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Upside down major championship season a sign of these strange golfing times

Posted on 4th August, 2020 / Source: Brad Ziemer, Guest Contributor


Some mid-summer musings on this strangest of golf seasons. . .

It’s August and that means the major championship golf season is upon us. Yes, COVID-19 truly has turned almost everything upside down.

At a time when we should be reflecting on the four major championships, none of them have yet to be played. One of them -- the British Open -- won’t be played at all. But the other three are scheduled to go on. Notice the word scheduled. Nothing is certain anymore.

The PGA Championship, which last year was shifted to May, will instead be contested Aug. 6-9 at TPC Harding Park in San Francisco. The U.S. Open, normally held in mid-June, will follow Sept.17-20 at Winged Foot Golf Club in Mamaroneck, N.Y. Both of those tournaments will be played without spectators, something we have gotten used to since the PGA Tour resumed action in June.

The Masters, forever an early April staple that for many of us signifies the beginning of the official golf season, is scheduled for Nov. 12-15. Can they make the azaleas bloom in November at Augusta National?

Right now, the Masters is hoping to have some spectators -- sorry, patrons -- at their event. I’m not sure that will happen, but fans or no fans, I will be glued to my couch watching it on TV if the green jackets are able to pull it off.

O CANADA: A little Canadian golf history was made at the recent World Golf Championships event in Memphis. Four Canadians were among the 78 players in the field at the FedEx St. Jude Invitational, the most ever in a WGC tournament.

British Columbians Adam Hadwin and Nick Taylor were joined by Ontario natives Corey Conners and Mackenzie Hughes. It’s just the latest sign that Canadian golf at the professional level is deeper than it has ever been.

SENIOR MOMENT: It was nice to see Mike Weir finally get to play his first event on the PGA Champions circuit. The former Masters champion had to persevere through some lean years as he waited for his clock to turn 50. He seems to have rediscovered his game and I expect Weir to do well playing against guys his own age. He tied for 27th in his recent debut at the Ally Challenge in Grand Blanc, Mich.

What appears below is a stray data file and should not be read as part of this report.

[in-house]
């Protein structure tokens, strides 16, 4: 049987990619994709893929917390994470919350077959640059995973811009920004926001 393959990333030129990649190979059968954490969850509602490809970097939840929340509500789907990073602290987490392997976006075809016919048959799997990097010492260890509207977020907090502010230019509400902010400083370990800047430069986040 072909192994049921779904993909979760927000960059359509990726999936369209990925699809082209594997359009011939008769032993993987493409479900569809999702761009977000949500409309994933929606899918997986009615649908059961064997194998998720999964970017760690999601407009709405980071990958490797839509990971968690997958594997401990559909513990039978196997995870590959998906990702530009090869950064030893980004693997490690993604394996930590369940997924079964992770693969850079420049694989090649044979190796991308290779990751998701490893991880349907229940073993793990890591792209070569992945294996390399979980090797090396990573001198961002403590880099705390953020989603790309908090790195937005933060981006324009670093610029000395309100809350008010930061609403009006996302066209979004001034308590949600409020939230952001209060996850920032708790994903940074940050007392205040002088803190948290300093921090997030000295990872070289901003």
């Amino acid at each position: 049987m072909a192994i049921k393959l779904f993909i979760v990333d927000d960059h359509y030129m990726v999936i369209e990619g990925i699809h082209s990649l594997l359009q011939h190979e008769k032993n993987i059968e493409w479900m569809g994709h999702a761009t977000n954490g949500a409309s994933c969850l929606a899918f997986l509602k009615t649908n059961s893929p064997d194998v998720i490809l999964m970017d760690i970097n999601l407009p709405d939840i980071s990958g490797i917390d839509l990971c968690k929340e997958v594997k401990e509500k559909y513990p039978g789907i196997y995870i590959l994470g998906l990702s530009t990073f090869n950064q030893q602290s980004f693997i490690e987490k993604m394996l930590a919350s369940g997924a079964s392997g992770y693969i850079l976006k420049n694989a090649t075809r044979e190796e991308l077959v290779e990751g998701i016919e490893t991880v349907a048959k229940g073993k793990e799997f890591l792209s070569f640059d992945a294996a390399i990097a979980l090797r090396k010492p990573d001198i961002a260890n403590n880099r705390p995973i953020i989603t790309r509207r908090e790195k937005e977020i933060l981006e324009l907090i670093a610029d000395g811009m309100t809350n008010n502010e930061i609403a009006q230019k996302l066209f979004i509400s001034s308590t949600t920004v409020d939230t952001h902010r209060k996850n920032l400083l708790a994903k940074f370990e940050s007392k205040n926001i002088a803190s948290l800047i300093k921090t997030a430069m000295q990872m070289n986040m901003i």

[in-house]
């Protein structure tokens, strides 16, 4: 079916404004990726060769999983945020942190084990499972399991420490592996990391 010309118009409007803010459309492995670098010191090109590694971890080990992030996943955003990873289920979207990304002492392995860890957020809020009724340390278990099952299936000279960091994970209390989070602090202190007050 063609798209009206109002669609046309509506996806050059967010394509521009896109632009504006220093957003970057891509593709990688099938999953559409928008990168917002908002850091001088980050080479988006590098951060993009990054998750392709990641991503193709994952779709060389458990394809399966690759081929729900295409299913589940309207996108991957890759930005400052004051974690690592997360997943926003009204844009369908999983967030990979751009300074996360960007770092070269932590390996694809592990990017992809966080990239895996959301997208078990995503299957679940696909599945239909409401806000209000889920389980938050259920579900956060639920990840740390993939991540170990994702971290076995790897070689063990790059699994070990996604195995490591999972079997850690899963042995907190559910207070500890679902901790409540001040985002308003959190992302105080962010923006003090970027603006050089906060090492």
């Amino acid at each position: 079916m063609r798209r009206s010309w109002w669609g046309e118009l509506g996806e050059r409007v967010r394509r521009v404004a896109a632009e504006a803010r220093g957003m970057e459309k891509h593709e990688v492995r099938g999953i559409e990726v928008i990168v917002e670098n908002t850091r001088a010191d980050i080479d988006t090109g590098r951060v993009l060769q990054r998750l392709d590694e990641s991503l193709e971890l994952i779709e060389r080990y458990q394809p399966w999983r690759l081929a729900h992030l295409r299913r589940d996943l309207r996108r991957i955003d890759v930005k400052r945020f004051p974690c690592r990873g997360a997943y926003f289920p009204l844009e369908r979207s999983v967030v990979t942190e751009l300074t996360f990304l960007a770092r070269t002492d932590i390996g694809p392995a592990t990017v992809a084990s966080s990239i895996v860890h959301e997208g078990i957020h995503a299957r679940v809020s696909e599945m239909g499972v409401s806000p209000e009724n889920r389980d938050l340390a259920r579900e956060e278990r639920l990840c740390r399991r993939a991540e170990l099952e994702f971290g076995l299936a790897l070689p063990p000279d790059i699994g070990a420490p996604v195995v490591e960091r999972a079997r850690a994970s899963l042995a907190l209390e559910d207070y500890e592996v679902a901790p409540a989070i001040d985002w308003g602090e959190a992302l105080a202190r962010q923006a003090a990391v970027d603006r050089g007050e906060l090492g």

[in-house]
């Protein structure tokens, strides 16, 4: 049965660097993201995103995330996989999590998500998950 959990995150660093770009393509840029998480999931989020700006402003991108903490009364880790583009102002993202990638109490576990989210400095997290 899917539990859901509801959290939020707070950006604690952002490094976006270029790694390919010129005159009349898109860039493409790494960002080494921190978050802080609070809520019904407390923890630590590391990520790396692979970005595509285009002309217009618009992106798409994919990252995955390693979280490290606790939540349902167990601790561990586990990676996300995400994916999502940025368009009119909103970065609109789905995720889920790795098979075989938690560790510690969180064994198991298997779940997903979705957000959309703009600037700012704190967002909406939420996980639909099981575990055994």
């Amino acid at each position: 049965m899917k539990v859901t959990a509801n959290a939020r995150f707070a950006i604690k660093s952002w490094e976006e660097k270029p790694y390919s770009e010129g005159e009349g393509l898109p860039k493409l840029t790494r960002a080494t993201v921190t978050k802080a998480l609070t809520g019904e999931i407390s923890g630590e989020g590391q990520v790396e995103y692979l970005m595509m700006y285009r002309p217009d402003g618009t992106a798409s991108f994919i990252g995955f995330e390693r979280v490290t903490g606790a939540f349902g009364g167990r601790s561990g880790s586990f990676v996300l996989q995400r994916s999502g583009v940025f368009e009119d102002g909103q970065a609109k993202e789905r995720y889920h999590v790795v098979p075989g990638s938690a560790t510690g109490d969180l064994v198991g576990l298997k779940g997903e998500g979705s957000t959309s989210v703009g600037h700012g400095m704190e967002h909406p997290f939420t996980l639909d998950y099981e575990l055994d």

It’s hard to believe it has been 21 years since Weir recorded his first PGA Tour win at Northview Golf Club in Surrey at the Air Canada Championship. As a golf writer who had the good fortune to cover that event, it’s a day I will never forget.

SOMETHING MISSING: For the first time in 54 years, the B.C. Amateur Championship was contested without Doug Roxburgh in the field. The 13-time champion had played in the previous 53, missing the cut only three times. When the date of the B.C. Amateur was shifted to late July it conflicted with the wedding of one of Roxburgh’s sons. Not surprisingly, Roxburgh put family first. Here’s hoping one of the game’s nicest guys can start a new streak next summer.

JUST SUPER: Speaking of the B.C. Amateur, kudos to British Columbia Golf and the Okanagan Golf Club for getting this summer’s event played. The 118th playing of the tournament, held on the Okanagan Golf Club’s Bear Course, was run with strict COVID-19 protocols in effect and produced a fine champion in Duncan’s Tristan Mandur. 

The 54-hole event was played in extreme heat which made things challenging for the players, who were raving about the exceptional course conditioning provided by superintendent Gary Stadnek and his grounds crew.

NO LOVE: On a personal note, I have never played more golf in my life than I have this spring and summer. I am closing in on my 30th round of the season. Sadly, I must report I don’t seem to be getting much better. I love golf, but it doesn’t love me back. It doesn’t really matter, though. I can’t wait to tee it up again.

Brad Ziemer covered the B.C. golf scene for the Vancouver Sun for nearly 25 years. He is a past recipient of Golf Canada’s Distinguished Service Award and the PGA of British Columbia’s Patron of the Year award.

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